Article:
I thought I’d review my 2013 in the hopes of helping people devise their own training plans, and just get a sense of what other people are doing.
I took basically an entire year off running, after the Leadville 100 in August 2012. In the summer of 2013 I started running again (my new dog got old enough to jog) and at the end of the year I chose to register for the Hardrock 100. At that point, I really turned it up. I didn’t get in, so signed up for the local Fat Dog 120 instead. So here is my post chronicling my return to “ultra” running.
First of all, let’s take a look at 2012:
Pretty jumpy, but other than that major break around week 16 due to injury, I was running lots, eventually up to 160 km per week. I ran basically 3200 km (~2000 mi) by September. Not bad. (One of my goals had been to hit 5000 km for the year.)
You can see I was following a strategy of alternating longer and shorter weeks, sort of a gradually increasing triangle wave. I was also alternating between doubles, e.g. 34 + 57 km on Sat & Sun, and singles, e.g. 67 km on Sun, for every other “peak” week. So there was very little consistency in my training, other than the fact that I was doing lots of mileage. In the end I was injured pretty seriously, after an 80 km training run. (Some sort of foot pain, Morton’s Neuroma-esque, I concluded.) “Serious” in the sense that I had to take a lot of time off, almost completely.
So in late 2013, when I started running again, I decided to do things slightly differently. First of all, here are my weeks from 2013:
Other than a few weeks of ~ 20 km/week, which was purely dictated by the dogs, I started at 30 km/week in week # 38. I did 3 weeks at each of 30, 50, 60, and 70 km/wk. So roughly 3 months to ramp up to 80 km/week. Then I did 80 x 1, and 90 x 2, then the year was over. I would have done 3 weeks at 80 and 90 as well, but I was impatient and wanted to do 100 km/week for the month of January in 2014! (Plus I had 3 weeks off work so I had way more time to run.)
This approach, holding steady for a few weeks then making a more significant jump, is how Daniels suggests making mileage increases in his book Daniels’ Running Formula. Unlike my previous method, it allows you actually start to feel better at the distance, before moving on. The steady, constant increase method just makes you pretty much always feel bad.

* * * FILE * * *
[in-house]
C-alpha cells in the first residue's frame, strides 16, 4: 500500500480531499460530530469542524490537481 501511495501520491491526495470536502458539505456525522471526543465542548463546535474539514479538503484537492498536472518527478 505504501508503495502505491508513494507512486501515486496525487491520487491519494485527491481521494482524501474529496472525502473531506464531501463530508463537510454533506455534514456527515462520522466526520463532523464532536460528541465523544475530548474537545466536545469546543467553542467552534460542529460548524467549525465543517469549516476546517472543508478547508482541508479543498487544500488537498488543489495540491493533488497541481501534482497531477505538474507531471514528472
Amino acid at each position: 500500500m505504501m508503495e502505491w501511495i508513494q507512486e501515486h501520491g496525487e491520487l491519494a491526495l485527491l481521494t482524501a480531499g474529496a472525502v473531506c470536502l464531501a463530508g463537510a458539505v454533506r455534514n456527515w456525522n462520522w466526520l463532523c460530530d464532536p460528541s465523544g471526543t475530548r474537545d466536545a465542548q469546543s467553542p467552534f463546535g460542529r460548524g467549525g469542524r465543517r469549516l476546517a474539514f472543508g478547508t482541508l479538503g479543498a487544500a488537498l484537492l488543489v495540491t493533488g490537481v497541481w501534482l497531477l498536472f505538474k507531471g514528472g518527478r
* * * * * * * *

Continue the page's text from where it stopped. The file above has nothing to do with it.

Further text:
Of course, since I was just getting back into shape, I was always gradually increasing my long run distance, from 20 km to about 42.2 km over the course of the 4 months.
Now, I am into January, and fully into my “steady-state” approach. My weeks are the same for the entire month. This is my current ideal 100 km week: (distances are approximate)
- Sat long run 42.5 km (~ a marathon)
- Sun recovery jog 5k
- Mon AM: recovery jog 6k
- Mon PM: easy 10k
- Tue: off
- Wed AM: recovery or easy 10k
- Wed PM: easy 10k
- Thu: off
- Fri AM: easy 10k
- Fri PM: recovery or moderate 8k
Tuesdays and Thursdays off are dictated by my schedule, not by my training plan. I would much rather run on those days than not, but I don’t have time. So I have to double up my runs on almost all other days. The total for this puts me at about 100 km/wk (60 mpw).
I intend to ramp up to 115 km/wk next month, and so on, up to 160 km/wk. To hit that, I will not increase my long run distance, (well maybe by a couple km, to 45) but instead try to increase primarily the amount I am running on Friday, before the long run. So essentially I start building up towards Friday/Saturday back-to-back high mileage days.
The basis for the design of the training plan can be summarized in a few key points:
- Running more frequently is better
- Shorter runs are safer and easier to recover from (< 25 mi)
- High volume is beneficial
- Quality (speed work) is critical
I think it is the way people train for [ultras] that makes them slow. I found that I could not do 30-50 mile long runs like most Ultrarunners and still be able to do quality speedwork.
In place of super long runs, I did back to back long runs. Both days I ran faster than I could had I just done one longer run. … All the while I was putting in two quality speed workouts a week—one in the flats and one in the hills.
Unfortunately, I’m still in a phase where I feel like the weekly volume is tough, because of my time off. The marathons every Saturday are still taking quite a lot of effort, and my Achilles are still being problematic. My calves are doing pretty well though! As I adapt a bit better I will start to incorporate some speed work on Wednesdays, and gradually increase the amount of climbing I’m doing on the weekend long runs.
Buzz Burrell wrote:
When a person first becomes involved in trail running, their initial goal is to “run Leadville,” or “do Western States.” Instead of first learning to go fast, they learn how to go long. This is backwards. They may not be able to run effectively, but rather than learning the most primal aspect of our sport, they instead learn how to suffer.
My first race, in May, will be the Elk/Beaver Lakes 100 km, on the island. 100 km sounds like a cool distance to run pretty fast over, and I’m looking forward to it. It’ll be a great test of how the training is going, and I’ll have lots of time to adjust my training plan before Fat Dog.
I’ll be pulling my fast workouts out of Daniels’, as I did for Leadville. Looking forward to getting back on the track!